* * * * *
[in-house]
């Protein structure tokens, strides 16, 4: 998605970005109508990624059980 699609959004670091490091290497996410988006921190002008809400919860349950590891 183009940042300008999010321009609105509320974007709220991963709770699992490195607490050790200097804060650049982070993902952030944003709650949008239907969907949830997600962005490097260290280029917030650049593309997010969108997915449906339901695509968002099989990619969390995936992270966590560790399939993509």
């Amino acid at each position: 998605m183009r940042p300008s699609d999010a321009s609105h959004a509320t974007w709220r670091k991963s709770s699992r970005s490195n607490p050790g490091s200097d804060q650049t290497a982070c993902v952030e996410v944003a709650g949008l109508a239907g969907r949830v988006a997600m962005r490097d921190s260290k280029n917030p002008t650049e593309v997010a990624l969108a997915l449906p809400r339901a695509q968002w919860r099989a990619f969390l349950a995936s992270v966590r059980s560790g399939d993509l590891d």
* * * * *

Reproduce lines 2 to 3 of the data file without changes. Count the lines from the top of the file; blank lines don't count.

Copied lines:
């Protein structure tokens, strides 16, 4: 998605970005109508990624059980 699609959004670091490091290497996410988006921190002008809400919860349950590891 183009940042300008999010321009609105509320974007709220991963709770699992490195607490050790200097804060650049982070993902952030944003709650949008239907969907949830997600962005490097260290280029917030650049593309997010969108997915449906339901695509968002099989990619969390995936992270966590560790399939993509």
């Amino acid at each position: 998605m183009r940042p300008s699609d999010a321009s609105h959004a509320t974007w709220r670091k991963s709770s699992r970005s490195n607490p050790g490091s200097d804060q650049t290497a982070c993902v952030e996410v944003a709650g949008l109508a239907g969907r949830v988006a997600m962005r490097d921190s260290k280029n917030p002008t650049e593309v997010a990624l969108a997915l449906p809400r339901a695509q968002w919860r099989a990619f969390l349950a995936s992270v966590r059980s560790g399939d993509l590891d």